Plaintiffs, however, assert that this principle which exempts the government from the normal principles of equitable estoppel only applies to unauthorized acts of agency officials. Therefore, it is argued that estoppel does apply to the government when letters were sent by agents with appointment authority. However, even when applying the elements of equitable estoppel to defendants' authorized actions, the requirements are not met. The Supreme Court, in Immigration and Naturalization Service v. Hibi, 414 U.S. 5, 94 S. Ct. 19, 38 L. Ed. 2d 7 (1973), implicitly acknowledged that the government might be estopped for its "affirmative misconduct," and, subsequently, the Ninth Circuit has held that this requires a showing of an affirmative misrepresentation or affirmative concealment of material facts. See Santiago v. INS, 526 F.2d 488 (1975), cert. denied, 425 U.S. 971, 96 S. Ct. 2167, 48 L. Ed. 2d 794 (1976). See also Parker v. Sager, 174 F.2d 657, 661 (D.C.Cir.1948). It is undisputed that the government officials who notified plaintiffs of their selection for federal jobs did so in good faith and did not misrepresent the true facts or attempt to conceal a material fact. Thus, even if the doctrine of estoppel applied here, the first element of the doctrine as it relates to the party estopped is missing.

  In conclusion, the hiring freeze is neither unconstitutional nor otherwise contrary to law and it is supported by explicit statutory authority. See 5 U.S.C. § 3301(1); 31 U.S.C. § 18a. Moreover, President Reagan's action freezing federal employment at November 5, 1980 levels is addressed to the problems of efficiency and economy in the executive departments and establishments of the United States. It is in accord with the President's constitutional duty to "take care that the laws of the United States shall be faithfully executed" *fn4" as implemented by appropriate congressional enactments which authorize the President to prescribe such regulations for the admission of individuals into the civil service in the executive branch as will best promote the efficiency of that service. 5 U.S.C. § 3301(1). The President is also obliged to direct that the executive department and establishments make such changes as may be necessary to secure greater economy and efficiency in the conduct of the public service. 31 U.S.C. §§ 18 and 18a.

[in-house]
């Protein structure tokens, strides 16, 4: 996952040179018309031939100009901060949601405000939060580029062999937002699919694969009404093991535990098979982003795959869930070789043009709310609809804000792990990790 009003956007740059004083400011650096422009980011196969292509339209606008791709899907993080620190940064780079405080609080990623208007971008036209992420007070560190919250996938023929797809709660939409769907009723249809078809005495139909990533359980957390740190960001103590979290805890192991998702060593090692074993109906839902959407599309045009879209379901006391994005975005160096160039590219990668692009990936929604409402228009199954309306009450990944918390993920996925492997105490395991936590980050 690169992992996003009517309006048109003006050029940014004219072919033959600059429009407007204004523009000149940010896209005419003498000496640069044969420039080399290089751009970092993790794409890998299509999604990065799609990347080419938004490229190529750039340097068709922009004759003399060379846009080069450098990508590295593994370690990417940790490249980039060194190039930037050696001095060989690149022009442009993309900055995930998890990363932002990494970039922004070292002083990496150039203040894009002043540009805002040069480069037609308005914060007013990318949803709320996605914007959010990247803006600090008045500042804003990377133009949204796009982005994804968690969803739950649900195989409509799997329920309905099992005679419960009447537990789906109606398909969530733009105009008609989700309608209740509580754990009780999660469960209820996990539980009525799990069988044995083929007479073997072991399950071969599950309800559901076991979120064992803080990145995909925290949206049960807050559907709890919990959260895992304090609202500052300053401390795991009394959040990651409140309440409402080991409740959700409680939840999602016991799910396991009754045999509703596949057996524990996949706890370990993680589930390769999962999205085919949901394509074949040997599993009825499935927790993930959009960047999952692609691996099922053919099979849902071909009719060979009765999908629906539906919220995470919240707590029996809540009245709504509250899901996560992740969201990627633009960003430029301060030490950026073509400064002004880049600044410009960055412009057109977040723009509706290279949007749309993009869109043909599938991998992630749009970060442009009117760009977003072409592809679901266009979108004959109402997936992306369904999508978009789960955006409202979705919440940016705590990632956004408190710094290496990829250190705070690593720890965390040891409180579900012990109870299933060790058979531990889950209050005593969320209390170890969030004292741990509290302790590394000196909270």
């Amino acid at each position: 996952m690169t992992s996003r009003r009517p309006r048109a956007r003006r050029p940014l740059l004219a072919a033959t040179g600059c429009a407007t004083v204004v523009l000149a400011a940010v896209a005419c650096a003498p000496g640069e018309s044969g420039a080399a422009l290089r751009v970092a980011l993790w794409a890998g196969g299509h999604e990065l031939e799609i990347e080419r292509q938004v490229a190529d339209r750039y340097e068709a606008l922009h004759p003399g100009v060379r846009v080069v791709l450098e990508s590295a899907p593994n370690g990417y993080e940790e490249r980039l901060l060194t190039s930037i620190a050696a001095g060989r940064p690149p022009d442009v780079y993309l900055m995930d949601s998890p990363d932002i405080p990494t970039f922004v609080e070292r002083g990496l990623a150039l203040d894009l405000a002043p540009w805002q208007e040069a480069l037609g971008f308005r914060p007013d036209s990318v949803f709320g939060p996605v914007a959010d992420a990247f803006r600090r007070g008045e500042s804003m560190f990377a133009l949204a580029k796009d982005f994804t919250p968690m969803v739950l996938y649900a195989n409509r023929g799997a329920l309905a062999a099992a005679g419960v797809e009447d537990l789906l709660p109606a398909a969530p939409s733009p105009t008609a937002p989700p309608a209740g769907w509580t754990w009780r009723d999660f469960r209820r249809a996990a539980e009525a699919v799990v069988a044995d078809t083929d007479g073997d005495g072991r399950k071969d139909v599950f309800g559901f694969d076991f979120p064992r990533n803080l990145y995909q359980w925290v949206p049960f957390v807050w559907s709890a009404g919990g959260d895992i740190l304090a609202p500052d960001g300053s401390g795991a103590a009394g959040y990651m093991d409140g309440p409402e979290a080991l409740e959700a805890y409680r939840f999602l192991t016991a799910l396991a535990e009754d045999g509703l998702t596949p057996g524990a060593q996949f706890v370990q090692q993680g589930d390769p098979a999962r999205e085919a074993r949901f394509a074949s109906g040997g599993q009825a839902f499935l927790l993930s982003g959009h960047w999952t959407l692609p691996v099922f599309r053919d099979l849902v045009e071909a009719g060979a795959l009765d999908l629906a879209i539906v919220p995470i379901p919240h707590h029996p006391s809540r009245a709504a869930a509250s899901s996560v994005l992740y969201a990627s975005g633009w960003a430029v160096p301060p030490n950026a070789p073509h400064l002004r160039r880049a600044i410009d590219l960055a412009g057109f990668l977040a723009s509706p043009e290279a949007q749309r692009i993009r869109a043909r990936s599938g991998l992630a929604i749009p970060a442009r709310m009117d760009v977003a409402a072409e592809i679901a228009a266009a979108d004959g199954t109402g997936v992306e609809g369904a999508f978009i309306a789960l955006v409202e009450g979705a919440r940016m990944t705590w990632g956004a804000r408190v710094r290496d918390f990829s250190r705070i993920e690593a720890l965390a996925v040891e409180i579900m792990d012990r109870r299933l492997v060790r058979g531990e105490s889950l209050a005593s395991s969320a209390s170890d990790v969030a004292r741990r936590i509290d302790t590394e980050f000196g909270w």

In addition to the foregoing, the judiciary is legally bound to give deference to the presumption of regularity of the actions taken by a coordinate and equal branch of government (here the executive) unless it is contrary to law. Therefore, this Court cannot and should not intervene because the President's actions are not only constitutional and legally permissible, but, as asserted by the President in his capacity as Chief Executive, they are essential for the well being and general welfare of the American people at this time.

 This result reached today by the Court does not indicate any lack of concern or sympathy for those who may have thought they were about to be employed by the federal government. They and others in the civil service are essential to the general welfare and well being of this great republic. It may be difficult for those who lost and did not gain employment in the public sector this time to understand, but the Court is sure that they will agree that this is a country of law and not of men. Without that fundamental principle, our country could not survive.


 At the February 16, 1981 hearing, this Court requested the parties to address the limitation imposed by the Tucker Act, 28 U.S.C. § 1346, which provides, in substance, that the District Courts of the United States shall have original jurisdiction concurrent with the Court of Claims of civil actions or claims against the United States not exceeding ten thousand dollars ($ 10,000.00) in amount which are "founded either upon the Constitution or upon contract with the United States ...."